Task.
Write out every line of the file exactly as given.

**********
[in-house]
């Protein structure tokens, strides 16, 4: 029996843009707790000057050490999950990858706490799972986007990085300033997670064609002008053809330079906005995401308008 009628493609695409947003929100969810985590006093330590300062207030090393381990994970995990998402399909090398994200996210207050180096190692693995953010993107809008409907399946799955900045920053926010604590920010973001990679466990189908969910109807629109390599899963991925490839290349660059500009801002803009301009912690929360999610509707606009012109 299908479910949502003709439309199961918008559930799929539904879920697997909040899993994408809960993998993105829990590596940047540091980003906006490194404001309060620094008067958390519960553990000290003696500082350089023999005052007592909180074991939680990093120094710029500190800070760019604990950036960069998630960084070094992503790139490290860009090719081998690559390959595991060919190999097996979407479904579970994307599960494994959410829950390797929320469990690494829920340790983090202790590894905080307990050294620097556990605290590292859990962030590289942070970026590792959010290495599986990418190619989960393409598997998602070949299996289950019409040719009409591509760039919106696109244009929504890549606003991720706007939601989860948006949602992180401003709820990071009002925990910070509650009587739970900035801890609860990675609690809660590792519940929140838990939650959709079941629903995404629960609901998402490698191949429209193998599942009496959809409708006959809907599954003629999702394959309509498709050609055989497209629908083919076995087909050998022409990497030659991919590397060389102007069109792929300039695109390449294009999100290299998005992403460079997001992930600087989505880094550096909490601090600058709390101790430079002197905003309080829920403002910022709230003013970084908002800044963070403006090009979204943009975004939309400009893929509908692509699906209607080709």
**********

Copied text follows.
[in-house]
């Protein structure tokens, strides 16, 4: 029996843009707790000057050490999950990858706490799972986007990085300033997670064609002008053809330079906005995401308008 009628493609695409947003929100969810985590006093330590300062207030090393381990994970995990998402399909090398994200996210207050180096190692693995953010993107809008409907399946799955900045920053926010604590920010973001990679466990189908969910109807629109390599899963991925490839290349660059500009801002803009301009912690929360999610509707606009012109 299908479910949502003709439309199961918008559930799929539904879920697997909040899993994408809960993998993105829990590596940047540091980003906006490194404001309060620094008067958390519960553990000290003696500082350089023999005052007592909180074991939680990093120094710029500190800070760019604990950036960069998630960084070094992503790139490290860009090719081998690559390959595991060919190999097996979407479904579970994307599960494994959410829950390797929320469990690494829920340790983090202790590894905080307990050294620097556990605290590292859990962030590289942070970026590792959010290495599986990418190619989960393409598997998602070949299996289950019409040719009409591509760039919106696109244009929504890549606003991720706007939601989860948006949602992180401003709820990071009002925990910070509650009587739970900035801890609860990675609690809660590792519940929140838990939650959709079941629903995404629960609901998402490698191949429209193998599942009496959809409708006959809907599954003629999702394959309509498709050609055989497209629908083919076995087909050998022409990497030659991919590397060389102007069109792929300039695109390449294009999100290299998005992403460079997001992930600087989505880094550096909490601090600058709390101790430079002197905003309080829920403002910022709230003013970084908002800044963070403006090009979204943009975004939309400009893929509908692509699906209607080709």